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Why private assets will prove their resilience in 2021 and beyond

Private assets continue to attract capital as investors seek better returns. While private markets can continue to deliver, they will increasingly rely on hard-to-access areas and specialist skills, says Georg Wunderlin, global head of private assets at Schroders.
Why private assets will prove their resilience in 2021 and beyond

While comparatively resilient, private markets were not immune to the wider slowdown triggered by Covid-19. However, despite a dip in fundraising across the industry in 2020 and further economic pain expected in the coming quarters many private market segments will display characteristic stability, while new opportunities for value creation will emerge.

Private equity

Private equity has continued to prove its stability during the pandemic. Although global stock markets corrected by more than 20% in Q1 2020, buyout investments only corrected by about half that amount. Venture capital valuations were even less impacted.

Over the long-term, the world is moving at very different speeds in terms of demographics and growth. Private equity is well-suited to this type of backdrop, given a broad range of different return drivers, which can create value in a variety of ways that we will touch on later. This is especially important in a lower-for-longer interest rate environment.

Private equity is also well positioned to capture secular – or non-economically sensitive – trends, before they are accessible through listed stock markets.

Further, the control nature of the investments and the often-lengthy due diligence process enable private equity to achieve increasingly important ESG and impact-related objectives beyond just financial goals.

Despite these dynamics, excessive capital poses a risk. As more and more investors are willing to accept – or even seek – illiquidity, this premium might be getting smaller.

This requires investors to focus on capturing a “complexity premium”. This can be found in more specialised and harder-to-access segments that reward participation in investments that are hard to replicate. Examples include:

  • Small buyouts
  • Emerging managers
  • Co-underwriting for direct/co-investments
  • Specialised secondaries
  • Turnaround
  • Seed and early-stage technology and biotechnology investments
  • Early growth investments in Asia and Chinese onshore RMB investments

Impact investing

Emerging markets (EMs) have ultimately fared better during Covid-19 than initial fears of the impact from the hit to trade and tourism, plus weaker commodity prices and slower foreign direct investment. Fiscal and monetary policy measures were supportive and limited the immediate fallout. Macroeconomic forecasts now even suggest positive GDP growth in 2021.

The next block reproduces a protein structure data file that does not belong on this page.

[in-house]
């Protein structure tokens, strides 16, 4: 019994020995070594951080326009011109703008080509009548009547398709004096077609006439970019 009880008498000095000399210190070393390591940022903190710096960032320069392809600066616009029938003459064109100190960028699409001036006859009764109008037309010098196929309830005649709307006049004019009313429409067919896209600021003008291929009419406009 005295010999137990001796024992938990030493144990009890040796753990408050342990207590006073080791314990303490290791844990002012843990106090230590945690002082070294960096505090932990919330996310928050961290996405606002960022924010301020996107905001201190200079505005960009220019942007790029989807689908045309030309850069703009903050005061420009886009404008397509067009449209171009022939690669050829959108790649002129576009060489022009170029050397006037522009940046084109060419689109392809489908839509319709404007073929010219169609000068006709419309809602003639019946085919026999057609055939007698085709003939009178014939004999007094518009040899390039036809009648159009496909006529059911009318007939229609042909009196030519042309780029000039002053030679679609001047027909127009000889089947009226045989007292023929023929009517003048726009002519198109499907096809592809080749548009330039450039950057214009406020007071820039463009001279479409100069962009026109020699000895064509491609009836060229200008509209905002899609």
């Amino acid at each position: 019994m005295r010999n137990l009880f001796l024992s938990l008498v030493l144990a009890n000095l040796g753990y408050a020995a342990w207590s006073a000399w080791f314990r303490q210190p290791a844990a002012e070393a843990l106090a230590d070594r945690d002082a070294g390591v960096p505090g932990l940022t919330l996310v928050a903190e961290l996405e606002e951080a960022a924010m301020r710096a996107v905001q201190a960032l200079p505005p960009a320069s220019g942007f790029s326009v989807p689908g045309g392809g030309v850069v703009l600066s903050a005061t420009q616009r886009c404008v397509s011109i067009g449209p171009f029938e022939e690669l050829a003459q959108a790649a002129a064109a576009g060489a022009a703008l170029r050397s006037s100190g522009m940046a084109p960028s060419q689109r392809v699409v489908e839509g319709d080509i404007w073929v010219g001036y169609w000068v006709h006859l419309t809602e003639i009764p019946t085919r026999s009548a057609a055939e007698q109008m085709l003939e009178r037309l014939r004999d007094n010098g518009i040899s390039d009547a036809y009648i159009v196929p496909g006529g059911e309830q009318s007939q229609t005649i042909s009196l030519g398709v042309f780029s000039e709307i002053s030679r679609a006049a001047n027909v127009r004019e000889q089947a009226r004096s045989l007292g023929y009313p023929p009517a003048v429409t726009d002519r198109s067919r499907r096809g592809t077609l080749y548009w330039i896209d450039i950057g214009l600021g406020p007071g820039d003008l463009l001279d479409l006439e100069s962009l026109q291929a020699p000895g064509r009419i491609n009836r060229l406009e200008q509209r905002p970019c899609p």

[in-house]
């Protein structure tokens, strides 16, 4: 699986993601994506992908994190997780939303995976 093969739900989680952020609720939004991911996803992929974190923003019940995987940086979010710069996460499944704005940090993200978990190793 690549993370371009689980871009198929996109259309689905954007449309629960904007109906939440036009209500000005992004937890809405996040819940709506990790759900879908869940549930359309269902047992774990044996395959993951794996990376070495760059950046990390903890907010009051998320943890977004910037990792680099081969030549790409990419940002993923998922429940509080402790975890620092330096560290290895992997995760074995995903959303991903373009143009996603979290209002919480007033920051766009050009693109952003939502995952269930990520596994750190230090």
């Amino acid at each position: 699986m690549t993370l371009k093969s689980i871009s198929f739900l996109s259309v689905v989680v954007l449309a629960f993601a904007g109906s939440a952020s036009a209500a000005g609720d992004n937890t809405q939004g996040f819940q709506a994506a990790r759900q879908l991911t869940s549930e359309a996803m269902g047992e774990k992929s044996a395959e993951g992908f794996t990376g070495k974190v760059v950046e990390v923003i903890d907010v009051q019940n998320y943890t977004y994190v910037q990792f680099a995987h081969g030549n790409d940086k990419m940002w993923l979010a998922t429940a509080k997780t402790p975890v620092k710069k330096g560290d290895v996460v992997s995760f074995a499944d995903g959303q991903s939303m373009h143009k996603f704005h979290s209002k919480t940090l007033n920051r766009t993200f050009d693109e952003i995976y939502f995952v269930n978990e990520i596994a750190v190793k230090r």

At the same time, the pandemic has still increased global poverty and damaged developing labour markets.

We believe well-managed microfinance institutions (MFIs) should be able to maintain required liquidity and capitalisation levels. In some markets, such as India, better performing MFIs may be able to increase market share as demand picks up. In addition, a weaker US dollar may ease debt burdens for countries who borrowed in dollars.

In addition, impact bonds continue to look attractive – in terms of better value - relative to investment grade credit in developed markets. This requires a selective approach, but an ever-wider market in social, impact and green bonds will expand the range of potential outcomes.

With many MFIs now having lower cash reserves than desired, they will look to capital injections to achieve targets; this creates a conducive environment for private equity investments. Beyond shorter term risks on business models stemming from Covid-19, attractive pricing is on offer.

The longer-term themes are also still valid, especially the fight against climate change. Investment in infrastructure development is one of the main drivers of sustainable growth in EMs.

The energy sector, in particular renewables, remains in focus for investors. EM populations, at 65% of the world’s total, are growing rapidly, creating further demand for infrastructure, and of a sustainable nature.


Covid-19 has magnified and accelerated the importance of engaging with key themes that have supported infrastructure investing – including decarbonisation, digitalisation, the zero-rate environment and a general ESG-conscious investment approach.

Infrastructure will help drive new investment in renewable energy and electric mobility (for example, electric vehicle charging stations). There is also a growing need to improve existing infrastructure via greater efficiency and “smarter” networks.

The pandemic has certainly sharpened the focus on digital infrastructure beyond a “nice to have” towards an essential need in day-to-day life. The digitalisation and “virtualisation” of the economy are also impacting how we travel.

It is notable that infrastructure, with its investment time-horizon of around 20 years, can sustain bumps in the road better than businesses with five-year cycles that are prone to disruptive forces.

Another effect of Covid-19, meanwhile, is ballooning debt, with risk-free rates close to zero, or even negative. In 2021, we believe infrastructure - including senior debt, junior debt and equity - will still offer attractive, predictable and regular cash flows to yield-starved investors.

Click here to learn more about the opportunity sets and solutions of various types of private assets.

Investment involves risks. This material is issued by Schroder Investment Management (Hong Kong) Limited and has not been reviewed by the SFC.


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